Here’s how the MacBook Pro stacks up against the PC – If you had to put a word to Apple’s first big MacBook reveal in, well, years, it would have to be meh. Sure, you think I’m just throwing shade at Apple because I’m the original hater, but frankly I expected more after four years of neglecting the MacBook Pro lineup. I really expected Apple to knock it out of the park and show the PC world the bottom of its sneakers as it raced ahead. But no. Apple has not raised the bar. Worse, in plenty of metrics, the PC remains ahead. Don’t believe me? Let’s break it down.

Giphy to Offer Tool for Converting Vines to GIFs – Vine is going away, but your Vines—six-second looping videos that have attracted a faithful Internet following—are not. The Twitter-owned company already announced that the clips will continue to live on the web even after its mobile app is discontinued, and soon you’ll also be able to turn them into GIFs. That’s thanks to Giphy, which today announced it is working on a conversion tool for Vine that will be launching “very soon.” All that’s required is a Vine account, Giphy wrote in a blog post on Friday, although it’s unclear whether you’ll import Vines from the app or the web. If it’s the latter case, you should be able to convert your Vines to GIFs indefinitely, even after the Vine app shuts down.

Go PC! 5 killer MacBook Pro alternatives for disappointed Apple fans – Looking for an alternative to Apple’s new MacBook Pro? Check out these pretty, powerful PC laptops.

Free online ‘Web Bloat Scores’ encourage overweight pages to slim down – Most of today’s web pages are overweight, but a free service can provide a Web Bloat Score that’s more than just the raw download size. And, of course, cutting WebBS leads to faster downloads and happier users.

Best color LED smart bulbs – Today’s color-tunable bulbs are brighter and easier to control than ever, but choosing the right one for your environment remains a challenge.

Security:

Watch The FBI’s Hilariously Overacted Cybersecurity PSAs – Scared of being hacked? Have no fear, Americans, the FBI is here to help. Earlier this week, the agency released a collection of amazing, hilariously overacted cybersecurity public service announcements on YouTube. Citizens, wheel the big TV cart into your conference room and get ready to learn how to be a productive denizen of the internet. In all fairness, the FBI’s cybersecurity tips are actually pretty sound advice.

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New Annoying Ransomware Forces Victims to Take Online Surveys – Ransomware, as it’s called, is so lucrative that countless different strains have popped up in the last couple of years. Some are really effective ones, and some are just plain weird. Now, someone is making particularly annoying new type of ransomware. Instead of asking infected users for money, it forces them to fill out tedious online surveys. This new ransomware strain is apparently still in development, and hasn’t infected anyone yet, according to the blog Bleeping Computer, which first wrote about the ransomware on Thursday, after it was discovered by GData security researcher Karsten Hahn.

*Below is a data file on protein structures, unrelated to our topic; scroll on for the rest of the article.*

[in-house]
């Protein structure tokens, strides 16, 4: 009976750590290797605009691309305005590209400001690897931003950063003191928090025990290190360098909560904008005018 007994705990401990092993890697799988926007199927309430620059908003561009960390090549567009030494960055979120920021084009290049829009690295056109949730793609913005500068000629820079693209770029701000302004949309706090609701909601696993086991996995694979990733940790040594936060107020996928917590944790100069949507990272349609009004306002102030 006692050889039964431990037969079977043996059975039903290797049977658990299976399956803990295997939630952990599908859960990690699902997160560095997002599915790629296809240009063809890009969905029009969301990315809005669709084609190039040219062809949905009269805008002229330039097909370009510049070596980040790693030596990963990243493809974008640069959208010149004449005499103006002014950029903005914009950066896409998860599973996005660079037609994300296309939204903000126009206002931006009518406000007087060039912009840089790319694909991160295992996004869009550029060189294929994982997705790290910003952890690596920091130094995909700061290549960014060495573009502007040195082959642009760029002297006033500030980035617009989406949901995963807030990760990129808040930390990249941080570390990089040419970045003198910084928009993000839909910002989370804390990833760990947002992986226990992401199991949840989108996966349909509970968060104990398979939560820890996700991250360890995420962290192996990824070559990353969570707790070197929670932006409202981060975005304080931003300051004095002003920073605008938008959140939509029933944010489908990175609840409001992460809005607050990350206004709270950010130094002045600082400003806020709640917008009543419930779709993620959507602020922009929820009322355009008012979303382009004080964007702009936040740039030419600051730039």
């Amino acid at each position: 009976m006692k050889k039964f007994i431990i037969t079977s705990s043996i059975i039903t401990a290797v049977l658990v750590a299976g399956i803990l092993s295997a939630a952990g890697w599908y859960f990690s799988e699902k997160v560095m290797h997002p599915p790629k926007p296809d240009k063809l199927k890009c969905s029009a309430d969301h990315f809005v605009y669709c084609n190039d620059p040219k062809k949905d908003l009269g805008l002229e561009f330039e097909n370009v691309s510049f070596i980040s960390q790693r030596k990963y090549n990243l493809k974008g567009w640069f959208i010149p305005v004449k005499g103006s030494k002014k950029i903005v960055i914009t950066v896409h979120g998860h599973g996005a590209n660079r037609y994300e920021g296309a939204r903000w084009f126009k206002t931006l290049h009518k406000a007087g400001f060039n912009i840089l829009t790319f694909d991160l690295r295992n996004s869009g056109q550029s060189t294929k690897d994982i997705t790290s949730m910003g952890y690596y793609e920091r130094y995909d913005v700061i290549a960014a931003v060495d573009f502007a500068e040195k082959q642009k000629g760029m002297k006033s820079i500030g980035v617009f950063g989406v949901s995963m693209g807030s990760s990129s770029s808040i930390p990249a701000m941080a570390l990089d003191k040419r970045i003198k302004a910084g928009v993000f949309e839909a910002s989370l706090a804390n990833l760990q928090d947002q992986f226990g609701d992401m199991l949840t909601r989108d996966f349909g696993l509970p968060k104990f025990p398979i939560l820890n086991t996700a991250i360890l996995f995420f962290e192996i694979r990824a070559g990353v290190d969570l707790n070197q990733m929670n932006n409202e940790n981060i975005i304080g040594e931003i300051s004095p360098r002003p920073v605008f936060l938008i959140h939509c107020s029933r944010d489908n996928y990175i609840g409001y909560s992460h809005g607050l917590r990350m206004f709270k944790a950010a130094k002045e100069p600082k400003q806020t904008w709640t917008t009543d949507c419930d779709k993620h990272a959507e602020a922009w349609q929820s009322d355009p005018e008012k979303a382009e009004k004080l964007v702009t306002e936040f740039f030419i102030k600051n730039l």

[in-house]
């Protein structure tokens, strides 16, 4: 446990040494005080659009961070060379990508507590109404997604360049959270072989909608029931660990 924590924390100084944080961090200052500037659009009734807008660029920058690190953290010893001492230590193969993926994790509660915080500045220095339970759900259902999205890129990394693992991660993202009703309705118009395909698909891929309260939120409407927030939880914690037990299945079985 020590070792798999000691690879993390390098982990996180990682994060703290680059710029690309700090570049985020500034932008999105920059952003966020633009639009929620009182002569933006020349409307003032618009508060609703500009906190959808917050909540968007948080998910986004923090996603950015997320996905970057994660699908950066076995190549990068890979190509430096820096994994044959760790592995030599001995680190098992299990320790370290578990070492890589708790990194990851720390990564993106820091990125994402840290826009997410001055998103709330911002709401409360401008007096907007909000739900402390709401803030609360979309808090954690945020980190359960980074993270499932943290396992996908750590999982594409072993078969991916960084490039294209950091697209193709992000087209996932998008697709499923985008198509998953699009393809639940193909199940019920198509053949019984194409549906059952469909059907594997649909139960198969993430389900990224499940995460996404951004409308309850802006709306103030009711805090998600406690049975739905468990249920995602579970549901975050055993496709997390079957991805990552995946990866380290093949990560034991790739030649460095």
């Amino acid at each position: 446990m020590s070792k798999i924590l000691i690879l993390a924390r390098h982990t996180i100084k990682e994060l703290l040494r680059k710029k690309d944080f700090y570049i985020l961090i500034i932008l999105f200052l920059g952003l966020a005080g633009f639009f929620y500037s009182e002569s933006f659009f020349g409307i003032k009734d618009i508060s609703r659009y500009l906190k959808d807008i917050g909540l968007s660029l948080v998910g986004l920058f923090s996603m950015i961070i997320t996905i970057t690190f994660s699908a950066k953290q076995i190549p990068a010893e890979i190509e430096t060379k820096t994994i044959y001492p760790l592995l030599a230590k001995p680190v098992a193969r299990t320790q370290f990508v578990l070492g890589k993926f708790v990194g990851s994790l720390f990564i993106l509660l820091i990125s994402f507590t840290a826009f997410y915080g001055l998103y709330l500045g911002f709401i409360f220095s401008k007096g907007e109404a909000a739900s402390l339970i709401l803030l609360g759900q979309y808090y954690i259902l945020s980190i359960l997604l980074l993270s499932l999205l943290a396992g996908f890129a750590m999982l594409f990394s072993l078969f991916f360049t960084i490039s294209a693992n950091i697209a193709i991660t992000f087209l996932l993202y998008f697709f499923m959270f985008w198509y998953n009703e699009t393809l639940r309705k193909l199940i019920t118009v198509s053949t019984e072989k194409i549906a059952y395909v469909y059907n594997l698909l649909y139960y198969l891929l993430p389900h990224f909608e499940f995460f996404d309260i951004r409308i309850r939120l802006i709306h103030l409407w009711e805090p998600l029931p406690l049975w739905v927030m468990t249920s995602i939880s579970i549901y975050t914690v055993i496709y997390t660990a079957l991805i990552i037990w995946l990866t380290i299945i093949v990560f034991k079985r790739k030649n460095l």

130 serious Firefox holes plugged this year – The browser-backing outfit announced the statistics in a post covering its bug bounty program and broader information security efforts. More than 500 million users ran Firefox at the close of 2015. It’s since become the world’s second-most-used browser. Google Chrome dominates the browser rankings soaking up 50 percent of all browser usage. Mozilla security head Richard Barnes says shuttering the serious bugs is critical for the security of the web.

Lost thumb drives bedevil U.S. banking agency – A U.S. banking regulator says an employee downloaded a large amount of data from its computer system a week before he retired and is now unable to locate the thumb drives he stored it on. The Office of the Comptroller of the Currency, which is a part of the Department of the Treasury, said the loss represented “a major information security incident” as it reported the case to Congress on Friday. The data was taken in November 2015, but its loss was only discovered in September this year as the agency reviewed downloads to removable media devices in the last two years.

Video: 5 things to know about ethical hacking – Tom Merritt explains how white hat hackers keep systems safe and secure from their bad guy counterparts.

Company News:

Amazon Prime arrives in China – Amazon Prime has arrived in China as of today, and it works more or less the same way it does in the U.S. Customers in China can subscribe to a year of Prime for the equivalent of $28 USD during a promotional period, with the regular price being $57 USD. With this comes free shipping, including on imports from the Amazon Global Store. With this new business move, Amazon takes on Alibaba and other competitors.

Mozilla promises a next-gen Firefox engine that will deliver huge improvements – Mozilla says the new Project Quantum engine at the heart of its Mozilla web browser will be “blazing fast,” both for web browsing as well as apps.